Then there was ice cream, which she did not invent, but definitely popularized as a cherished dessert.
The White House Years
By the time James Madison was elected 4th President in 1808, the Madisons were well known and established on the political scene. Dolley’s long-standing, well-attended Wednesday evening “squeezes” were on everybody’s social calendar. No invitations were necessary. And everyone came.
Dinners, however, were different. Attendance was dictated by the finite number of people who could be accommodated at a table. But since the Madisons seldom dined alone, practically everyone in official Washington received a dinner invitation at some time or another.
Naturally the First Lady did not wash dishes or peel potatoes. She engaged an executive chef, and servants/services as needed. According to the delightful Dolley maven, historian Catherine Allgor, Dolley’s table was in the English style: meats served separately from dishes of vegetables. In time she adopted the French style, to include seasonings and sauces.
The Madison plantation provided many staple grains and vegetables, and Dolley relied on local game: deer, turkey, duck and a wide variety of seafood and shellfish from the abundant Chesapeake. The arrival of expert bakers and confectioners in the capital quickly resolved the dessert problem.
It became a distinct honor and privilege to be invited to Mrs. Madison’s table. According to Allgor, “In her skillful hands, people could be…easy, elegant and even a tad aristocratic. But the social atmosphere successfully masked the high political stakes.”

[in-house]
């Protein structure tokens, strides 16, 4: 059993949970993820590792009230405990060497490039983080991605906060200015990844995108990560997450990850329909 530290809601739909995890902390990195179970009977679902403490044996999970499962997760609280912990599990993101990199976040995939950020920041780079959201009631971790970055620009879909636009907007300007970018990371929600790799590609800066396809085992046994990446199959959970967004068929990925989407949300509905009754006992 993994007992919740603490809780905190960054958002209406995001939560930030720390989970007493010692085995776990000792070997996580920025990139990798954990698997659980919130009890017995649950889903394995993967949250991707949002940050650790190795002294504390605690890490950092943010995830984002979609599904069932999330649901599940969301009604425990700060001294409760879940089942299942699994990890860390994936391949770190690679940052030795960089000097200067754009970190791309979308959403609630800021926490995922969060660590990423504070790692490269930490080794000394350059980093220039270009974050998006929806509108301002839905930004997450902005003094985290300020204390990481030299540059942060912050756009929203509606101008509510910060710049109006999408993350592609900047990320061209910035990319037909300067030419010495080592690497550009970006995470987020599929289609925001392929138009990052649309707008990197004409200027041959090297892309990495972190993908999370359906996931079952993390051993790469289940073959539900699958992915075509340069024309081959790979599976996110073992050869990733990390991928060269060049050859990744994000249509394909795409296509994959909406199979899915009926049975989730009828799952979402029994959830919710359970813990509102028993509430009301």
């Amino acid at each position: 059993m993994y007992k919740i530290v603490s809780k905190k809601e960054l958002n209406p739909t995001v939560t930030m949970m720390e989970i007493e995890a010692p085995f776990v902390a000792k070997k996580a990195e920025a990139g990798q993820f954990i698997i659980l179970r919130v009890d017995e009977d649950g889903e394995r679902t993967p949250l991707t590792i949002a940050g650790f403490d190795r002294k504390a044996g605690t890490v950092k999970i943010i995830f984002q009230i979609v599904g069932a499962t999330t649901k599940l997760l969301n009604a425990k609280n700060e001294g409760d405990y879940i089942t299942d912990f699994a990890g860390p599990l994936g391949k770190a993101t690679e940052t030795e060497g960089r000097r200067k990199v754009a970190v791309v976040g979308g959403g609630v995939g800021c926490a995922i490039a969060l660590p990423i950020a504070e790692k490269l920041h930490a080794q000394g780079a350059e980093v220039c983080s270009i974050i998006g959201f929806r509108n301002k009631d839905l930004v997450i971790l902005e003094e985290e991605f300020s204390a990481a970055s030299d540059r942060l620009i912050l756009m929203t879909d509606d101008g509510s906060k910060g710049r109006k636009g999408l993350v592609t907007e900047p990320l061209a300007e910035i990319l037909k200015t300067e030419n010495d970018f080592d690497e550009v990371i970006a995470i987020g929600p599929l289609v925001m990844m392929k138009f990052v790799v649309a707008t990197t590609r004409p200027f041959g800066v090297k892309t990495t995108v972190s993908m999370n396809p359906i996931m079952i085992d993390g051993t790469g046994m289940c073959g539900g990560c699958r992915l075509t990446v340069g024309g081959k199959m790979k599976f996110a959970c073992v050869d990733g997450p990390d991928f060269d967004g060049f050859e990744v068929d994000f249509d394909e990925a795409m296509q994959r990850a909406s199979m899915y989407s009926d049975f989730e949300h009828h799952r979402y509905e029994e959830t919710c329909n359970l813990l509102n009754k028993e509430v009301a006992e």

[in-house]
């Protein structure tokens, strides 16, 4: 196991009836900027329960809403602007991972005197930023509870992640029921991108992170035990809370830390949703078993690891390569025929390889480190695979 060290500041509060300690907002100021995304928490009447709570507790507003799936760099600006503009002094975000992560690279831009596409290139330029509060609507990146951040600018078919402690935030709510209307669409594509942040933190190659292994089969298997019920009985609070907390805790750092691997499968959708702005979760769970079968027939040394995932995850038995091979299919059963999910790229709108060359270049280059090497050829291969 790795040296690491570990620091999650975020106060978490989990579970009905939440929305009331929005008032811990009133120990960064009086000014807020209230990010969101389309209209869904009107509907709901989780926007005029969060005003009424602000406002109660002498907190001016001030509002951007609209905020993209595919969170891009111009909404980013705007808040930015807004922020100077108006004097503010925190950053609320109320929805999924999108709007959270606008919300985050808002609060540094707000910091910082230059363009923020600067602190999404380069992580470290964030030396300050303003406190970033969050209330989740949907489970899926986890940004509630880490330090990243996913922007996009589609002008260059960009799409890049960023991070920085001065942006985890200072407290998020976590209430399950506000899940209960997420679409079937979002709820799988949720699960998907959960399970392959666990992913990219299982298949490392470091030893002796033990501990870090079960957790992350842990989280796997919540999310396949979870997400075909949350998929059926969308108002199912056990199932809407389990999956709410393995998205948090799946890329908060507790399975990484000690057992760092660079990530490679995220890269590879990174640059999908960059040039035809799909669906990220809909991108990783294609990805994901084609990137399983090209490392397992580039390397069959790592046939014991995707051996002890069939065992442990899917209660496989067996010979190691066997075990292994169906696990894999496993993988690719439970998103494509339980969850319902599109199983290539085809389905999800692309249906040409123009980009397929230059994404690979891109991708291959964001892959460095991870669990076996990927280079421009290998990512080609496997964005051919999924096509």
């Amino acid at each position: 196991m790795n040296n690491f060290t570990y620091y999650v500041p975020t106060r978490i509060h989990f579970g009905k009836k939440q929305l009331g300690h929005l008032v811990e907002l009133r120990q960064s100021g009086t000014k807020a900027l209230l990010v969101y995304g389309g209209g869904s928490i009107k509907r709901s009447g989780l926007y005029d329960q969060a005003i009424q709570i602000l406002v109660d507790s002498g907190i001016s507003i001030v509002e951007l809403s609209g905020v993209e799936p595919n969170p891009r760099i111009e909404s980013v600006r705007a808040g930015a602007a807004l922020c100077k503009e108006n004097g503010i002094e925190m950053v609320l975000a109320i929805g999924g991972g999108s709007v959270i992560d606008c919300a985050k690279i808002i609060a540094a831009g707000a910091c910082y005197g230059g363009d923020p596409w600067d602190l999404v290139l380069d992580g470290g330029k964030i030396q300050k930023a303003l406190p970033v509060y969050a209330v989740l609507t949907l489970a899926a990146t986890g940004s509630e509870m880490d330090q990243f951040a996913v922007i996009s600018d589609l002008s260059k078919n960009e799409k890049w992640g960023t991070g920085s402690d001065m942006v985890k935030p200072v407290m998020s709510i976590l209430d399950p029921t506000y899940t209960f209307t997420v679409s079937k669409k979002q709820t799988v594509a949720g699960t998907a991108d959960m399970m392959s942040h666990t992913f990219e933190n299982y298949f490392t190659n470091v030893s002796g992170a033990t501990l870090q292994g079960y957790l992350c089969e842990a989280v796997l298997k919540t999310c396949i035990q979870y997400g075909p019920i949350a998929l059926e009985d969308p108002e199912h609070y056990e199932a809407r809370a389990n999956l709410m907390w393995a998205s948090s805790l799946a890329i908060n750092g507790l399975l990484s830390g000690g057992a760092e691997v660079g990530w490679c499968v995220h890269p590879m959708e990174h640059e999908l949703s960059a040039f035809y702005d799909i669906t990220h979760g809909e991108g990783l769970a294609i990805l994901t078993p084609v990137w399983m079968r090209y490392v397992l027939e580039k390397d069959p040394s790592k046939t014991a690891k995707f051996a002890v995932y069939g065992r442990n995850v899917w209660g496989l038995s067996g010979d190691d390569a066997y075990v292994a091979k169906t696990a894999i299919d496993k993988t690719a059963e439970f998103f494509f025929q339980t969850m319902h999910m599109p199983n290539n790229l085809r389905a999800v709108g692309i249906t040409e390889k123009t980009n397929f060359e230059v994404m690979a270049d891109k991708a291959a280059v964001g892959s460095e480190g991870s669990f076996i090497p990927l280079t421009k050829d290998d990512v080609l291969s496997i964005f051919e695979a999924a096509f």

The Recipe Exchange
Dolley Madison frequently decried any personal “politicking,” believing only in “politics by people.” For her, knowing parties, agendas and factions were secondary to knowing the people personally. Including their relatives.
Part of her outreach program was to write to the distaff member of important political (and other) families across the country – many of whom she had never met. These women considered it an honor to be contacted by Mrs. M. and hoped their prized recipe might be included in the next White House dinner.
In exchange, Dolley was delighted to send one of her recipes – very possibly for “ice cream,” a new delicacy that might make her correspondent a queen of society in her own home town. It is not known if she included her favorite flavor: oyster. It never seemed to catch on.
Was it good politics? What do you think?
Allgor, Catherine, – Parlor Politics: In Which the Ladies of Washington Help Build a City and a Government, 2000, University of Virginia Press
Allgor, Catherine – A Perfect Union: Dolley Madison and the Creation of the American Nation – 2006 Henry Holt and Company
Gould, Lewis L. – American First Ladies: Their Lives and Their Legacy – Routledge Press, 1996
Moore, Virginia – The Madisons: A Biography, 1979, McGraw Hill